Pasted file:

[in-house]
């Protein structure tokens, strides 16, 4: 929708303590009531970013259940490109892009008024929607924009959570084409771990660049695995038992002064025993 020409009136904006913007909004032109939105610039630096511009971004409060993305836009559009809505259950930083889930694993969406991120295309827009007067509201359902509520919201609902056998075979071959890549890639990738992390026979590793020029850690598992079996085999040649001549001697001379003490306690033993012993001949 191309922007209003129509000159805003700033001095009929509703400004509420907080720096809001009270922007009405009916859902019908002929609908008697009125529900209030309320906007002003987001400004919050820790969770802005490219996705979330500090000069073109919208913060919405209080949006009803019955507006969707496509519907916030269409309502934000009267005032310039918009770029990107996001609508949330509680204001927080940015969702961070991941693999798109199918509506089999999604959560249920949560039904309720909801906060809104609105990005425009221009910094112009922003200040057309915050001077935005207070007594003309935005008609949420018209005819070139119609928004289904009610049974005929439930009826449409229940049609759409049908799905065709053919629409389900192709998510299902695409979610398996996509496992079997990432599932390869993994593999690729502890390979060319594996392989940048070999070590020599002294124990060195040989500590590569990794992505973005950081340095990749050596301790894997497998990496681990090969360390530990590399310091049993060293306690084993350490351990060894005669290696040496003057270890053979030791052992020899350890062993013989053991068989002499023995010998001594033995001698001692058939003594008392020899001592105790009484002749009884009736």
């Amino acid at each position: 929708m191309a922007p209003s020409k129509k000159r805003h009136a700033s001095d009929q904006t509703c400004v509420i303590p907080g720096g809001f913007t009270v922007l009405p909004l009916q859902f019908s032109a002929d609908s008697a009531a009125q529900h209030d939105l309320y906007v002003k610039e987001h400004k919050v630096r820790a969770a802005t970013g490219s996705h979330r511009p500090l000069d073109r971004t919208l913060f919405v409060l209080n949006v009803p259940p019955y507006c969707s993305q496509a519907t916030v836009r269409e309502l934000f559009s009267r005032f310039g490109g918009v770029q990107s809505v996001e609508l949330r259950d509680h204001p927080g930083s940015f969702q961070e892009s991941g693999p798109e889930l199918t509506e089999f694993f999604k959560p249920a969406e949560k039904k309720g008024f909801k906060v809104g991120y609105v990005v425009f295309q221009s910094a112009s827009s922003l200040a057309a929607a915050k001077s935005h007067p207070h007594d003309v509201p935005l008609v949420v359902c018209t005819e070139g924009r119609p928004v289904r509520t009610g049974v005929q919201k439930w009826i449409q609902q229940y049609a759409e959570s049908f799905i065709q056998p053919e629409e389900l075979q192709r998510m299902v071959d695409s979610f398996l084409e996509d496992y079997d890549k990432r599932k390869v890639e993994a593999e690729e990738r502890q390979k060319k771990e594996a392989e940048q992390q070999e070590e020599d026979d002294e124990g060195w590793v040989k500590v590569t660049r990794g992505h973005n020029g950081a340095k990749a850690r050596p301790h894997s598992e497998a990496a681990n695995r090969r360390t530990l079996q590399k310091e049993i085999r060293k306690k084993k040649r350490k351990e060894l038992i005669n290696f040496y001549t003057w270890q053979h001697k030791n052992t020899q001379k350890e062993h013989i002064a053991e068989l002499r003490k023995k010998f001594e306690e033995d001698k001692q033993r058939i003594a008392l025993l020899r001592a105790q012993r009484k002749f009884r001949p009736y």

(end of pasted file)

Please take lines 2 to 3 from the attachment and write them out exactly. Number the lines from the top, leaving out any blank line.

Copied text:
């Protein structure tokens, strides 16, 4: 929708303590009531970013259940490109892009008024929607924009959570084409771990660049695995038992002064025993 020409009136904006913007909004032109939105610039630096511009971004409060993305836009559009809505259950930083889930694993969406991120295309827009007067509201359902509520919201609902056998075979071959890549890639990738992390026979590793020029850690598992079996085999040649001549001697001379003490306690033993012993001949 191309922007209003129509000159805003700033001095009929509703400004509420907080720096809001009270922007009405009916859902019908002929609908008697009125529900209030309320906007002003987001400004919050820790969770802005490219996705979330500090000069073109919208913060919405209080949006009803019955507006969707496509519907916030269409309502934000009267005032310039918009770029990107996001609508949330509680204001927080940015969702961070991941693999798109199918509506089999999604959560249920949560039904309720909801906060809104609105990005425009221009910094112009922003200040057309915050001077935005207070007594003309935005008609949420018209005819070139119609928004289904009610049974005929439930009826449409229940049609759409049908799905065709053919629409389900192709998510299902695409979610398996996509496992079997990432599932390869993994593999690729502890390979060319594996392989940048070999070590020599002294124990060195040989500590590569990794992505973005950081340095990749050596301790894997497998990496681990090969360390530990590399310091049993060293306690084993350490351990060894005669290696040496003057270890053979030791052992020899350890062993013989053991068989002499023995010998001594033995001698001692058939003594008392020899001592105790009484002749009884009736």
């Amino acid at each position: 929708m191309a922007p209003s020409k129509k000159r805003h009136a700033s001095d009929q904006t509703c400004v509420i303590p907080g720096g809001f913007t009270v922007l009405p909004l009916q859902f019908s032109a002929d609908s008697a009531a009125q529900h209030d939105l309320y906007v002003k610039e987001h400004k919050v630096r820790a969770a802005t970013g490219s996705h979330r511009p500090l000069d073109r971004t919208l913060f919405v409060l209080n949006v009803p259940p019955y507006c969707s993305q496509a519907t916030v836009r269409e309502l934000f559009s009267r005032f310039g490109g918009v770029q990107s809505v996001e609508l949330r259950d509680h204001p927080g930083s940015f969702q961070e892009s991941g693999p798109e889930l199918t509506e089999f694993f999604k959560p249920a969406e949560k039904k309720g008024f909801k906060v809104g991120y609105v990005v425009f295309q221009s910094a112009s827009s922003l200040a057309a929607a915050k001077s935005h007067p207070h007594d003309v509201p935005l008609v949420v359902c018209t005819e070139g924009r119609p928004v289904r509520t009610g049974v005929q919201k439930w009826i449409q609902q229940y049609a759409e959570s049908f799905i065709q056998p053919e629409e389900l075979q192709r998510m299902v071959d695409s979610f398996l084409e996509d496992y079997d890549k990432r599932k390869v890639e993994a593999e690729e990738r502890q390979k060319k771990e594996a392989e940048q992390q070999e070590e020599d026979d002294e124990g060195w590793v040989k500590v590569t660049r990794g992505h973005n020029g950081a340095k990749a850690r050596p301790h894997s598992e497998a990496a681990n695995r090969r360390t530990l079996q590399k310091e049993i085999r060293k306690k084993k040649r350490k351990e060894l038992i005669n290696f040496y001549t003057w270890q053979h001697k030791n052992t020899q001379k350890e062993h013989i002064a053991e068989l002499r003490k023995k010998f001594e306690e033995d001698k001692q033993r058939i003594a008392l025993l020899r001592a105790q012993r009484k002749f009884r001949p009736y």